12th June 2015
The time for an interest rate rise is nearing and the Bank of England will be watching the data closely over the next few months, says Monetary Policy Committee member Ian McCafferty.
Speaking at a conference for economics teachers McCafferty said economic data over the next few months would be crucial to determining when interest rates rise from their historical low of 0.5%, where they have sat for six years.
Markets are already pricing in a 0.25% rise by June 2016 and forecasters are predicting a rise slightly earlier, in Q1 2016.
‘Financial markets expect the MPC to start the process in the summer of summer next year,’ he said. ‘This is, of course, only their current best guess. The performance of the economy over the next year is inherently uncertain, so the timing of the first rate rise will depend critically on the signals contained in the economy data over the coming months.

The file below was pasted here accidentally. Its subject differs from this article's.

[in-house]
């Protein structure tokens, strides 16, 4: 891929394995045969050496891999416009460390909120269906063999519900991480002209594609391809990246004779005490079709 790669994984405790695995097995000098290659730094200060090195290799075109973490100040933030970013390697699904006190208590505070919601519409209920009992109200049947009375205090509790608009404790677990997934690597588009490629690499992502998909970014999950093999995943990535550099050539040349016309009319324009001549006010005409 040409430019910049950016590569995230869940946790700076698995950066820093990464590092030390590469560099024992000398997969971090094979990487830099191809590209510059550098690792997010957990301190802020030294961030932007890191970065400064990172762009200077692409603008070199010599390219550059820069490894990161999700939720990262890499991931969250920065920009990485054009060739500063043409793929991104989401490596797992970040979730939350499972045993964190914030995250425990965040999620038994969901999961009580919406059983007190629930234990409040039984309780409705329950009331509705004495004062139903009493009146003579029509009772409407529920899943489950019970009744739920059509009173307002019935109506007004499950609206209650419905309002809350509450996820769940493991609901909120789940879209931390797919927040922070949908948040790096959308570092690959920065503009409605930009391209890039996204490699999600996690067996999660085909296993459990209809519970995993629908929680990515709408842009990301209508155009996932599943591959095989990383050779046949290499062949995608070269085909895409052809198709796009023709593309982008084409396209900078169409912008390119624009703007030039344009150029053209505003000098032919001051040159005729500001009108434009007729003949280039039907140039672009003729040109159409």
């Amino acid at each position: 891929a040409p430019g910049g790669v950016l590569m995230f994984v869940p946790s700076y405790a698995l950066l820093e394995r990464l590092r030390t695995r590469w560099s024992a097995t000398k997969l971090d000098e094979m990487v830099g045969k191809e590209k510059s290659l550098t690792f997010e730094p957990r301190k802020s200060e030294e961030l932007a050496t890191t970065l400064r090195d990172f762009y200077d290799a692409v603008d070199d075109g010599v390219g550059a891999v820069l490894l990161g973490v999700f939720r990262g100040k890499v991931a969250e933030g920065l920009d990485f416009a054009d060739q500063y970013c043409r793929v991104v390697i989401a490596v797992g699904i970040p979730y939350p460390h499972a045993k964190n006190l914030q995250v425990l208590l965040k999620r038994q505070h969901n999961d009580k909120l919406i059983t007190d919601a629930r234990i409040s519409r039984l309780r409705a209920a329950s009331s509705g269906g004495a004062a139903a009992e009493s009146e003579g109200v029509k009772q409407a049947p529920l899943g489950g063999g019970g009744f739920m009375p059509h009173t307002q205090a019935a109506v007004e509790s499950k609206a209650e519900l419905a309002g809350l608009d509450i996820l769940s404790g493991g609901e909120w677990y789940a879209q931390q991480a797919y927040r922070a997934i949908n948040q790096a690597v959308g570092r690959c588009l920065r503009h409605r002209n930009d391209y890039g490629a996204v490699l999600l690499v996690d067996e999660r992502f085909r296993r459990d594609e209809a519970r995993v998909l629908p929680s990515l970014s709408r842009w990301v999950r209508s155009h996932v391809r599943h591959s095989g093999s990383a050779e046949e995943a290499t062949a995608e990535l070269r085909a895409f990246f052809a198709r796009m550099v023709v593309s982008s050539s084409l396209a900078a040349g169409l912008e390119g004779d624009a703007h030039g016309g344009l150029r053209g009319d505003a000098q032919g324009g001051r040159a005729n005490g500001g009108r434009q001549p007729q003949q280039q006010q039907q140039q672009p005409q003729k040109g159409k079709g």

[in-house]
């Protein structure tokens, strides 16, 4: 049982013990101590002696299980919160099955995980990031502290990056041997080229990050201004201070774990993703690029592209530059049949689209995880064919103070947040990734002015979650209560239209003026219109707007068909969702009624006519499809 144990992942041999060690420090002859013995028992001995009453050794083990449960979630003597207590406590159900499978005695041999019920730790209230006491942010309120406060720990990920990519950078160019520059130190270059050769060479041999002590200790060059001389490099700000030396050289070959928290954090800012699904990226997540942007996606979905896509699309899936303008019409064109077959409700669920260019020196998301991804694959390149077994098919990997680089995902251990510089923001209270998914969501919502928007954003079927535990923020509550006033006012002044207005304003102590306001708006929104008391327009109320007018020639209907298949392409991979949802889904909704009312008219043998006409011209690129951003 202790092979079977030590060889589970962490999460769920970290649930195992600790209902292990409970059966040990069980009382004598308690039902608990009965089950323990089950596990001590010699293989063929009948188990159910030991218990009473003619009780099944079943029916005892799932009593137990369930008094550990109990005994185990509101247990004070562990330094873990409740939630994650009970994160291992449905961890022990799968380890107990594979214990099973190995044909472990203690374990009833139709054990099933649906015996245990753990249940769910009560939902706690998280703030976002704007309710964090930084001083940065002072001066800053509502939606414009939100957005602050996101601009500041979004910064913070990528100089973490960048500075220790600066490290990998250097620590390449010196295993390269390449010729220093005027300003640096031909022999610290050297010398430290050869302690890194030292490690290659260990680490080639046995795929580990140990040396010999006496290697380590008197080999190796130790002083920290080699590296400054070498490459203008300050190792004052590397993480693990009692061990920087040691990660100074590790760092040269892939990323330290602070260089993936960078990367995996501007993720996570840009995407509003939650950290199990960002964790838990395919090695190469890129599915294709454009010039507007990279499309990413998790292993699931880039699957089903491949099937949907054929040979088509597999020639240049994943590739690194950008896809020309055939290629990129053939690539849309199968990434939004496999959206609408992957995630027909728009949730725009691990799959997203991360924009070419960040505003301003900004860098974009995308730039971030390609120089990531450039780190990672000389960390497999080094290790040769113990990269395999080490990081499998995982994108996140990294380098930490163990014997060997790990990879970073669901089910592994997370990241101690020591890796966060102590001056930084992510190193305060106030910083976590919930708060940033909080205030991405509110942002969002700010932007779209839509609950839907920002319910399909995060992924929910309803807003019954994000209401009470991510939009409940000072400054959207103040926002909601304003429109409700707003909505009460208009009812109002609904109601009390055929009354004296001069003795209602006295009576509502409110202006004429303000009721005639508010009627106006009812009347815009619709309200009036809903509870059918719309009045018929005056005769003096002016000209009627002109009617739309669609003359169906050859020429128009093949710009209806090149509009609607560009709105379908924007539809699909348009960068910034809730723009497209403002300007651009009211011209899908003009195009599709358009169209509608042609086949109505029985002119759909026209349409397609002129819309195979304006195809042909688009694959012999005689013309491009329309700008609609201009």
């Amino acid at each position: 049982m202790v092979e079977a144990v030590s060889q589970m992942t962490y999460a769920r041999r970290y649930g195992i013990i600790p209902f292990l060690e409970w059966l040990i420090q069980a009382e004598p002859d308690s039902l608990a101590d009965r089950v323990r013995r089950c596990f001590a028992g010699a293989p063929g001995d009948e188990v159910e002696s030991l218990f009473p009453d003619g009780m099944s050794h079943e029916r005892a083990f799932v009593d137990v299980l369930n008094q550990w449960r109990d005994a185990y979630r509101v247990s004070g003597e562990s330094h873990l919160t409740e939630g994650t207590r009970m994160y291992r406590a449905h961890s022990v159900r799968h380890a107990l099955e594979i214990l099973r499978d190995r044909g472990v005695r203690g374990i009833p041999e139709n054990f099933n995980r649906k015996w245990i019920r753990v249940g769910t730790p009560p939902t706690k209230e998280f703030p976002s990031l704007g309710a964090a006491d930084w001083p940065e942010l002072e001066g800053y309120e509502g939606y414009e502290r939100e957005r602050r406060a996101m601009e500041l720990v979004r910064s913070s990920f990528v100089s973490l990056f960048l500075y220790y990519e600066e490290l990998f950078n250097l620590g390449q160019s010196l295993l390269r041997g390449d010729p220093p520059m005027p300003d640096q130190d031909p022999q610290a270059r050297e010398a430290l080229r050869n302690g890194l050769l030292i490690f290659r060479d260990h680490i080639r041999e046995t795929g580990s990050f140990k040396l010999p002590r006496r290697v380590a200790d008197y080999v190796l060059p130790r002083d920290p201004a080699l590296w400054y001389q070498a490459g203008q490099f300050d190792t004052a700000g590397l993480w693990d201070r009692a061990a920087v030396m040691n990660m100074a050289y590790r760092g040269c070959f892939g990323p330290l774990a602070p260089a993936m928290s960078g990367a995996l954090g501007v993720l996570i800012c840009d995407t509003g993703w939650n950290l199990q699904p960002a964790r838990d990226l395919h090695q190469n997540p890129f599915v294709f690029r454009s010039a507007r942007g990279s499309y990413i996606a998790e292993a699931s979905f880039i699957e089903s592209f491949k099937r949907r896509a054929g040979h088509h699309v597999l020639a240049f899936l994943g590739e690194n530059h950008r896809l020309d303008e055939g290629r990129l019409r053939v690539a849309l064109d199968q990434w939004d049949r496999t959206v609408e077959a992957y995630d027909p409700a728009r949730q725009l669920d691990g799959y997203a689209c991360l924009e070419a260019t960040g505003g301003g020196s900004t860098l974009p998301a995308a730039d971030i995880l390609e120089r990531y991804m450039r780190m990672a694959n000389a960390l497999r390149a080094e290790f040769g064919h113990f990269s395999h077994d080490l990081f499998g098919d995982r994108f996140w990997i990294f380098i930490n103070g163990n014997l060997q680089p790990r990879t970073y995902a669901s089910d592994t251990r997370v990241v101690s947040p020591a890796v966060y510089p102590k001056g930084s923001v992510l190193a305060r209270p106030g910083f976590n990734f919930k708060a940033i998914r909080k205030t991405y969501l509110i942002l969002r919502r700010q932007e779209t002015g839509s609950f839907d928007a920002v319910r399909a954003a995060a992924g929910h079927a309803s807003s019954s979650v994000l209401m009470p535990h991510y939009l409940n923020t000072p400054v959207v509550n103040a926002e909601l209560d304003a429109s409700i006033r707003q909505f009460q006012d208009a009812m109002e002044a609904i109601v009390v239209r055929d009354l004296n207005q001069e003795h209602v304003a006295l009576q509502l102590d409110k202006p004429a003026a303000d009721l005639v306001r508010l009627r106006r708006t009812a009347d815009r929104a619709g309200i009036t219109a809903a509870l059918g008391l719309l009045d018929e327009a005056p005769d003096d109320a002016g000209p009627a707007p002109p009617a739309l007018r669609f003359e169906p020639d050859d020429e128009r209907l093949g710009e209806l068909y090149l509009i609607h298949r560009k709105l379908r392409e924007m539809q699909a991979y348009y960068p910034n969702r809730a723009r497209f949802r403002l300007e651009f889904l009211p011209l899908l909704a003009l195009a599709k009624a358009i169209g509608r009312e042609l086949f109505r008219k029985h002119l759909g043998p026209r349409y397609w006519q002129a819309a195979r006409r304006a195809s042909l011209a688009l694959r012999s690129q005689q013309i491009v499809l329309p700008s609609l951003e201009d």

‘In judging the appropriate time for the first rate rise, we will be watching the economic data, and in particular the signals from the labour market, closely.’
McCafferty said when interest rates do start to rise they will be ‘gradual and limited’.
‘By changing policy gradually the MPC can better judge the effects that it is having,’ he said.
‘A gradual tightening of monetary policy will also better allow businesses, investors and consumers to adapt. To be a little more specific, ‘gradual’ should be understood as more slowly than observed in previous tightening cycles. Prior to the crisis, the average pace of historic tightening, calculated over the period between the first rate rise and the last in the cycle was 0.35% per quarter.’